As I continue on my journey to find natural, renewable, human powered and cradle-to-cradle influenced changes for the world, I decided it was time to Walk My Talk, or perhaps more accurately, Peddle My Commute.
Now, its no secret that thousands of people already commute to work each day via bicycle; I too had joined the ranks of these Bike-to-Work athletes for many years. In the early 2000’s, my commute was Sammamish to Seattle, about 19 miles one-way. It took me the better part of 2 hours to make this distance. (Needless to say, the Tour de France riders had no fear of competition from me.)
Add time to shower, eat breakfast and its easy to see the exorbitant daily time commitment commuting by bicycle poses. I endured and it was fun to see my mileage quickly grow over the course of a summer . . . but then some incidents happened that changed my thinking.
One morning on my commute in to work, a car took a right-turn directly in front of me, hit me and my bike. I crashed off his front side panel, nearly propelling over his hood before hitting the pavement. I was shaken-up to say the least. I looked up to see who it was but, too late . . . the driver had sped away up a steep Seattle hill and there was no way I could catch him in my dazed condition.
Another time I was commuting home late, crossing a ped/bike bridge over I-90, hit a patch of frosty leaves and BOOM, 9.8 m/sec2 kicked in (gravity) and I was down on the ground. Initially, I could only think about the sickening sound of my backpack (laptop inside) bouncing off the concrete pavement, but soon the pain in my shoulder and hip pulled my attention their way.
I realized, “Okay, this commuting by bike-thing is important to me, but if I’m run over by a car, or seriously injured in a crash and can no longer take care of my family, what’s the point?” So, I compromised and bought a bus pass. My commuting bike hung in the garage for the next several years.
Fast-forward ten years and my work at Microsoft is much closer to home, about 9 miles one-way and almost all of it is bike path. This seems doable, so I take down my bike and try commuting into Redmond every day.
My job at Microsoft requires me to pretty much carry my office with me everywhere I go. My bag easily weighs 20 lbs with laptop, power supply, water, books, etc. The nine miles includes one major hill; okay, I’m not a hill climber, I hate hills unless I’m going down.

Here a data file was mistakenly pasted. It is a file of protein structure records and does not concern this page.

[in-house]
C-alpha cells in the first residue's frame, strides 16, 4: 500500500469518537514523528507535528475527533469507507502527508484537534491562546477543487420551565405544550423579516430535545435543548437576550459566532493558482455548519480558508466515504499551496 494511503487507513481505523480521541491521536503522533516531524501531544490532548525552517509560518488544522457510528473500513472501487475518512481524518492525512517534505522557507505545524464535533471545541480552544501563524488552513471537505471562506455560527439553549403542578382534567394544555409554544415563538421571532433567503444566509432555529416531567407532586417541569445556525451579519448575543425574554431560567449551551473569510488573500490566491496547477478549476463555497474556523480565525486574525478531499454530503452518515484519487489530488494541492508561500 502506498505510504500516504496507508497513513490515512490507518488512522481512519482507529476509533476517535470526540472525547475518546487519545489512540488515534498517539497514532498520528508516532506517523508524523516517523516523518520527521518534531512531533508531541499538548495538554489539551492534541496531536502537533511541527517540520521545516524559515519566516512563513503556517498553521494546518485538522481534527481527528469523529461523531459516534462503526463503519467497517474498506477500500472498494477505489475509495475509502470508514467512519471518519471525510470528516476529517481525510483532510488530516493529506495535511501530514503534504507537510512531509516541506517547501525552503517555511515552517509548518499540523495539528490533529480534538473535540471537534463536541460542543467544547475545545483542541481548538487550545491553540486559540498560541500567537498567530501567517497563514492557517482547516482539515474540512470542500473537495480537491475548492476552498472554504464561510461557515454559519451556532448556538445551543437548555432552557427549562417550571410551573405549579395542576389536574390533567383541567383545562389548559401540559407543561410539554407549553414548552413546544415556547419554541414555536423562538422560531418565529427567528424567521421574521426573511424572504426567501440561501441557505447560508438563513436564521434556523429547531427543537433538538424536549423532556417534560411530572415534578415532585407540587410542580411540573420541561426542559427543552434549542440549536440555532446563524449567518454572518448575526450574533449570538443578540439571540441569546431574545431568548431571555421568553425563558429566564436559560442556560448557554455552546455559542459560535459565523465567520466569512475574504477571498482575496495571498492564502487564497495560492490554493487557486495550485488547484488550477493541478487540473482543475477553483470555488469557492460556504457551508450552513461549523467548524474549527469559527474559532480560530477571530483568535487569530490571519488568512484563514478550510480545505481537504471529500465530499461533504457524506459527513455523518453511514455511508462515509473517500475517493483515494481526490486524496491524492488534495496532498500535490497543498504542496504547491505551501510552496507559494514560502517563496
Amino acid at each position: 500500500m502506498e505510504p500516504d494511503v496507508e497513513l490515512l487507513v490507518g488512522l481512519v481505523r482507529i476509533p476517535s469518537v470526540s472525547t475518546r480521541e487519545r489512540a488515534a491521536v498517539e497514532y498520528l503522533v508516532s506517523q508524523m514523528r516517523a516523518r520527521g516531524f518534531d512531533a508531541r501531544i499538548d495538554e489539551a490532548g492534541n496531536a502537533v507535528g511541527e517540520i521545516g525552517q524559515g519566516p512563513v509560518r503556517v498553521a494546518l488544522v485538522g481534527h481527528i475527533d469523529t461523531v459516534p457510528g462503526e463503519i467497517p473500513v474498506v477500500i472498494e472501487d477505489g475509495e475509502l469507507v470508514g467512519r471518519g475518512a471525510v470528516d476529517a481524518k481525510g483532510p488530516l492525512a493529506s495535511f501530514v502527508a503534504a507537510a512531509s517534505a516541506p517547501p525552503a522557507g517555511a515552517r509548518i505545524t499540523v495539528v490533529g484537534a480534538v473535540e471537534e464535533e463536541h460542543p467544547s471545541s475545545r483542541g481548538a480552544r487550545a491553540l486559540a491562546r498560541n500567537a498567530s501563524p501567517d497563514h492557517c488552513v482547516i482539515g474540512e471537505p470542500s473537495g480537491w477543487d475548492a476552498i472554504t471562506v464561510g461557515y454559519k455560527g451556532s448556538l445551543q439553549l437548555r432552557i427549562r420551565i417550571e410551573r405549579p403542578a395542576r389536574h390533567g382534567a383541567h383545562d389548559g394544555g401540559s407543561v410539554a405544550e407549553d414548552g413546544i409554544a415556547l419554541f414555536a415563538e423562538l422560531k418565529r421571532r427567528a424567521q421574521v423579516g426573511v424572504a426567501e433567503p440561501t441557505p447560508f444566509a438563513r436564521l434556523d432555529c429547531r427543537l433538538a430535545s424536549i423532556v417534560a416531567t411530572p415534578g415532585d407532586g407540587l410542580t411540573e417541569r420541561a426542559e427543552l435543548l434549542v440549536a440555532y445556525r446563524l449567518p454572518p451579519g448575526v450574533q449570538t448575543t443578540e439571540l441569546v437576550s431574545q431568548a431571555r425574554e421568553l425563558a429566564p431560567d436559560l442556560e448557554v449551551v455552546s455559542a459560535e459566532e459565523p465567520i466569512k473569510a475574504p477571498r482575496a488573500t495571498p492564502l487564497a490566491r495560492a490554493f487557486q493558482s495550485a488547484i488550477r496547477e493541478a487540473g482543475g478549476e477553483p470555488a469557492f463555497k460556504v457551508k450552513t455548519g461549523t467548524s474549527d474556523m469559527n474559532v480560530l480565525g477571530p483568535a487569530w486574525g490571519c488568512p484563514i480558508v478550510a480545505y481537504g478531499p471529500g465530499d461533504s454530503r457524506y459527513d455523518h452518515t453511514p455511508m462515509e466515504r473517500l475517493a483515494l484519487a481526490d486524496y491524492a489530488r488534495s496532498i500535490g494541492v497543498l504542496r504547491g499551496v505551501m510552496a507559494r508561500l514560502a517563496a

I persevere and climb the hill for several days in a row, realizing immediately that there’s no way I’m getting to work without taking a shower and changing clothes once I arrive. This is really inconvenient, plus it means I’m carrying even more weight every day in a backpack (because I don’t have the fancy bike packs).
Then, I started research electric-assist bikes, but then there’s the rain. Did you know it rains here in the Pacific Northwest . . . like pretty much every day except in the summer. I mean we even have the northern-most rainforest less than 80 miles away. [http://en.wikipedia.org/wiki/Hoh_Rainforest]
My perseverance quickly faded and I hung up my bike once again. “There’s got to be a better way,” I thought to myself.
I’d almost given up when I happen to be out on TEDx.com, listening to a number of speakers; and I come across a talk by Rob Cotter, CEO and founder of Organic Transit. “I’d bike to work, if only.” And I thought, “THIS GUY GETS IT!!!”
Organic Transit clearly understands the barriers we all face with our human-power commutes. Their Electric-Lightweight-Fun (ELF) vehicle looks like it will solve all my challenges.
Fast-forward six months and I find myself ordering my first ELF. It’s an investment, to be sure, but I’ve made up my mind it’s time to “Peddle My Commute”, with Lithium Ion battery – electric motor assist, a recumbent seat, and a carbon-fiber enhanced shell around me to protect me from the elements. Hey, who says you can’t save the planet IN STYLE!
[Next Time: One Human Power + The Sun = Nearly Infinite MPG.] It’s time to start a new movement!!
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